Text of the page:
honey_bee

19th May 2013

By Jack Adam Weber

Contributing Writer for Wake Up World

We have cause to celebrate! Brighter days for honeybees are around the corner. The EU (European Union) is set to enact the first continent-wide ban on a dangerous class of pesticides known as neocitninoids, or “neonics,” that have been unequivocally linked to declining bee populations.

It is also important that we capitalize on this milestone victory. Please urge the EPA to ban neonicotinoid pesticides by taking a moment to sign the petition here.

Bees have been dying off in droves in the U.S. since 2006. A growing body of scientific evidence points to neonicotinoid pesticides as a key contributing factor, along with pathogens and habitat loss. Neonicotinoids continue to be used in the US, despite the widespread evidence that they are killing off bee populations. With beekeepers in this country reporting record-breaking bee losses this year—up to 40% or more—action to protect honeybees is more urgent than ever.

Three neonic pesticides—including thiamethoxam, clothianidin and imidacloprid—create an unacceptable risk to bees. All three will be banned from use in the EU for two years on flowering crops such as corn, oilseed rape (aka, Canola), and sunflowers, which bees pollinate. Note that the first of these two crops, corn and Canola, are GMO crops. Nenonics are heavily employed by the biotech industry.

Bees and other insects are crucial food production. They pollinate three-quarters of all crops worldwide. A series of high-profile scientific studies has linked neonicotinoids to huge losses in the number of queen bees produced and big rises in the numbers of “disappeared” bees, those that fail to return from foraging trips.

The chemical industry has voiced concern that a ban on neonicotinoids would lead to the return of older, more harmful pesticides and crop losses. But activists and supporters of the ban point out this has not occurred during temporary bans in France, Italy and Germany. Further, it has been argued that the use of natural pest predators and regular crop rotation can make up for the difference.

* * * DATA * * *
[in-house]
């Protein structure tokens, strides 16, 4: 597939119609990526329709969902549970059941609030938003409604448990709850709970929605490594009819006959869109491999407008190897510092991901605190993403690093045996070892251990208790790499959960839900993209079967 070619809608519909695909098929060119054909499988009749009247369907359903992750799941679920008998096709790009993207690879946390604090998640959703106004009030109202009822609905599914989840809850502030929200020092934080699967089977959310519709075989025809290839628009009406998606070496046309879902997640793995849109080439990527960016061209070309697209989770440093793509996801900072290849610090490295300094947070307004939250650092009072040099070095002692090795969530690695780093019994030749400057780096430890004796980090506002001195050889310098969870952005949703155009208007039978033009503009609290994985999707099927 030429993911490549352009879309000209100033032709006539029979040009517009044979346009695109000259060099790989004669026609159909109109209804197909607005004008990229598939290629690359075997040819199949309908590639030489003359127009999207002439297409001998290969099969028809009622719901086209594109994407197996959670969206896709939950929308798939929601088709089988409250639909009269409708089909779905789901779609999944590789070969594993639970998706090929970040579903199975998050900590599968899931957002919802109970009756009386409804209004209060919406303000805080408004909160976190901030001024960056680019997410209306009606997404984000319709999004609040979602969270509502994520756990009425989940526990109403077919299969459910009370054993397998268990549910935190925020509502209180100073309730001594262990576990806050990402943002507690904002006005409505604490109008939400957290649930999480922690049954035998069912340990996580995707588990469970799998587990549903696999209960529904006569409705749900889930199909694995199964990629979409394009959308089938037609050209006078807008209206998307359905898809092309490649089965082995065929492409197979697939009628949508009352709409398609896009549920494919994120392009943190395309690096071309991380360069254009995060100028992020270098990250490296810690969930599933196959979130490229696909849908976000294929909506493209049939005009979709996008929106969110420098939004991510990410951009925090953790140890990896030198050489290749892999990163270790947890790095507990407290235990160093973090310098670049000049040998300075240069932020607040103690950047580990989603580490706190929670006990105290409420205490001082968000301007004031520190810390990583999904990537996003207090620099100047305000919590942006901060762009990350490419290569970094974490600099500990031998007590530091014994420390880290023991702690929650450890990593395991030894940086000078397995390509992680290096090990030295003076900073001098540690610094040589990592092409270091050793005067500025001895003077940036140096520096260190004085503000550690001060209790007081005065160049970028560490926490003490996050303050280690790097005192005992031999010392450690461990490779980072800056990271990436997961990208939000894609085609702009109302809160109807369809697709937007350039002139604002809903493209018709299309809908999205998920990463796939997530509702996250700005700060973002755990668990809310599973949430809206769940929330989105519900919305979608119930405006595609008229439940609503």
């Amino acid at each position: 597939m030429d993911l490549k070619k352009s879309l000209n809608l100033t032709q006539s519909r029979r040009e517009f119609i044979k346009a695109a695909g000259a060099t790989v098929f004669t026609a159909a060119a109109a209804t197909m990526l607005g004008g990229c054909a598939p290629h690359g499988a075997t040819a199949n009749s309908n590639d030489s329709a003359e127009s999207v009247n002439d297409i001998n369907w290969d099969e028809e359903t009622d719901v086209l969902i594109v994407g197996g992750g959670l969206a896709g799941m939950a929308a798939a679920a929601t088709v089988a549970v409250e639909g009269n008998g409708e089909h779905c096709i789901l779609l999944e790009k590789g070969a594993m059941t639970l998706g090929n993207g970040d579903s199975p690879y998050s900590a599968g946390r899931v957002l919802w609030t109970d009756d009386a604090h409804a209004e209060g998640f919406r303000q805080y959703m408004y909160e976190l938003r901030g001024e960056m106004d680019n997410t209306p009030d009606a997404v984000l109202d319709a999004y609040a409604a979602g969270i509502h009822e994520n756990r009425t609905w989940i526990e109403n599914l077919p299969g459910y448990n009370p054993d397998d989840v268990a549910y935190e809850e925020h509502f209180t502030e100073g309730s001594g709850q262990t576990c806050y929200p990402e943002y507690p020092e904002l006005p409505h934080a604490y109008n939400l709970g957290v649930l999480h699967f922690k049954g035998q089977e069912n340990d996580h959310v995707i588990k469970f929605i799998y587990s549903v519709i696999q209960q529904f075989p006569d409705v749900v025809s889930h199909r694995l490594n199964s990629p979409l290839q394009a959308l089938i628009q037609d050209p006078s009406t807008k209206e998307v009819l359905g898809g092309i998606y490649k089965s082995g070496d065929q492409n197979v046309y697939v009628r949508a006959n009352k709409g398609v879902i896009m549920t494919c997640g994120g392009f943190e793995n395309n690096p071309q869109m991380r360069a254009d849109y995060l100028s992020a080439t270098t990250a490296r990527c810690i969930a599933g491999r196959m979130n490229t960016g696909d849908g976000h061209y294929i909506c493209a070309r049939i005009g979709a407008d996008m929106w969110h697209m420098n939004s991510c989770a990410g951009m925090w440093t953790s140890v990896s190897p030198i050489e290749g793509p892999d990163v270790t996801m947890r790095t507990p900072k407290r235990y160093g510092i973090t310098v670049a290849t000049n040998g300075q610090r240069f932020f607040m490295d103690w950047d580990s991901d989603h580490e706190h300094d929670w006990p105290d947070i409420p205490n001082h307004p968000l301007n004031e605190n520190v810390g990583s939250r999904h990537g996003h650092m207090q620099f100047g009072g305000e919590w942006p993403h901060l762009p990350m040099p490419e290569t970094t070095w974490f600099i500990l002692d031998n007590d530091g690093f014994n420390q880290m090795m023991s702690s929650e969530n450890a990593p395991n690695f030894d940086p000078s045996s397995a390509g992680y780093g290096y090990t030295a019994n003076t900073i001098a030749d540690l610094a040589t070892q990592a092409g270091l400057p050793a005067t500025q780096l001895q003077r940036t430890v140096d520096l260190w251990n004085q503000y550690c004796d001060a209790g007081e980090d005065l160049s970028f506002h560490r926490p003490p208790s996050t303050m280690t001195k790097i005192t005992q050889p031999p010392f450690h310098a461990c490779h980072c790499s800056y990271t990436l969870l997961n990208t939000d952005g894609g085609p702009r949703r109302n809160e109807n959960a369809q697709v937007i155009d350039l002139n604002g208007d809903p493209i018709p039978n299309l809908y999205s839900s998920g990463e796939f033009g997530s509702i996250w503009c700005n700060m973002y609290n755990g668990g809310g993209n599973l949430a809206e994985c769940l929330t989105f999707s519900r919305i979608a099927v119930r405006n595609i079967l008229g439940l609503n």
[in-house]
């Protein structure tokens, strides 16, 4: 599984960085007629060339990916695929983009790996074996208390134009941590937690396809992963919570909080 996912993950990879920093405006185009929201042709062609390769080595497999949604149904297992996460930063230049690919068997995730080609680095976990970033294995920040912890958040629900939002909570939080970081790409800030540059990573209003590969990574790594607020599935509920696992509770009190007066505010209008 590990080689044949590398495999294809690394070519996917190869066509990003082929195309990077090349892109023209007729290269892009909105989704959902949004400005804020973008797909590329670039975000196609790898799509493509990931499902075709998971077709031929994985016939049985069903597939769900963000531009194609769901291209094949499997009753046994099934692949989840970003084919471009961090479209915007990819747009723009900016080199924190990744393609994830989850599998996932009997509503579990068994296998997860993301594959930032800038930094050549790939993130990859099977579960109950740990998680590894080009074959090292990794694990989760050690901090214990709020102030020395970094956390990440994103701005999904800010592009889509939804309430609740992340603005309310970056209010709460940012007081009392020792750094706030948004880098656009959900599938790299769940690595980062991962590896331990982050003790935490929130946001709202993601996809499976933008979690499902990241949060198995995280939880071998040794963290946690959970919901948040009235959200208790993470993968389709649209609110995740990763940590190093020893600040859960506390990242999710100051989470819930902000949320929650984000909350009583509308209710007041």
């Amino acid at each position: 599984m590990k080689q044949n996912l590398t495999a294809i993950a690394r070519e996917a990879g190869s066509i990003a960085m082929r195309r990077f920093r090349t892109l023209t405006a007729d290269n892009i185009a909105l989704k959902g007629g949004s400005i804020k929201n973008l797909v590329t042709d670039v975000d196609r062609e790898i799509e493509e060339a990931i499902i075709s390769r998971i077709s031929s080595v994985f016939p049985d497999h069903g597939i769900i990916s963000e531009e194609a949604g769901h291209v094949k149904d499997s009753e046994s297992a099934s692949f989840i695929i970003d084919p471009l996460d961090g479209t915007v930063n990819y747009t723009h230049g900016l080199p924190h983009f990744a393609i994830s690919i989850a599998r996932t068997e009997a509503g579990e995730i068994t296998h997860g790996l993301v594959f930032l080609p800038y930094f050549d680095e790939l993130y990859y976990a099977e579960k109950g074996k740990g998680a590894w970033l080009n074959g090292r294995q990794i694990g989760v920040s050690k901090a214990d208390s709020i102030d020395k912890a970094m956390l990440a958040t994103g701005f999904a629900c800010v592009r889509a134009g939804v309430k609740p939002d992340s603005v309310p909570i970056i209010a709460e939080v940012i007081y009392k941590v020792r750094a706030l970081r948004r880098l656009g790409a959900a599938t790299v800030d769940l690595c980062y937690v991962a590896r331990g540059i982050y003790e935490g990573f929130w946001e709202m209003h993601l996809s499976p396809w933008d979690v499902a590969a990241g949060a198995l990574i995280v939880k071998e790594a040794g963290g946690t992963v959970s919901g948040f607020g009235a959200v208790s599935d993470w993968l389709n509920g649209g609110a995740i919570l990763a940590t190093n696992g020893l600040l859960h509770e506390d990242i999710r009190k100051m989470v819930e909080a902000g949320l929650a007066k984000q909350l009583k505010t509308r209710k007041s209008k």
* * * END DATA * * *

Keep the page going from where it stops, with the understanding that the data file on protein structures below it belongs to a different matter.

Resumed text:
Bayer and Syngenta, two companies that produce and promote the neonicotinoids, as well as GMO crops, unsurprisingly argue that the pesticides are safe for bees. However, this is not the consensus of the scientific community. It was also recently revealed that the minister of agriculture for the UK was involved in intense secret lobbying with Syngenta.

Prof Simon Potts, a bee expert at the University of Reading, said: “The ban is excellent news for pollinators. The weight of evidence from researchers clearly points to the need to have a phased ban of neonicotinoids. There are several alternatives to using neonicotinoids and farmers will benefit from healthy pollinator populations as they provide substantial economic benefits to crop pollination.”

It’s a good day for bees! Please celebrate and capitalize by signing the petition here to ban neonics in the USA.

Notes

The countries that voted against the ban were: the UK, Czech Republic, Italy, Hungary, Romania, Slovakia, Austria and Portugal.

Ireland, Lithuania, Finland and Greece abstained.

Belgium, Bulgaria, Denmark, Estonia, Spain, France, Cyprus, Germany, Latvia, Luxembourg, Malta, the Netherlands, Poland, Slovenia and Sweden voted for the ban.

Article Sources:

http://www.guardian.co.uk/environment/2013/apr/29/bee-harming-pesticides-banned-europe

http://action.panna.org/p/dia/action/public

http://www.guardian.co.uk/environment/2013/apr/28/europe-insecticides-ban-save-bees

Previous articles by Jack Adam Weber:

About the Author

Jack Adam Weber is a licensed acupuncturist, master herbalist, author, organic farmer, celebrated poet, and activist for Earth-centered spirituality. He integrates poetry, ancient wisdom, holistic medicine, and depth psychology into passionate presentations for personal fulfillment as a path to planetary transformation. His books, artwork, and provocative poems can be found at his website PoeticHealing.com. Jack can be reached at [email protected] or on Facebook.

 
 

   

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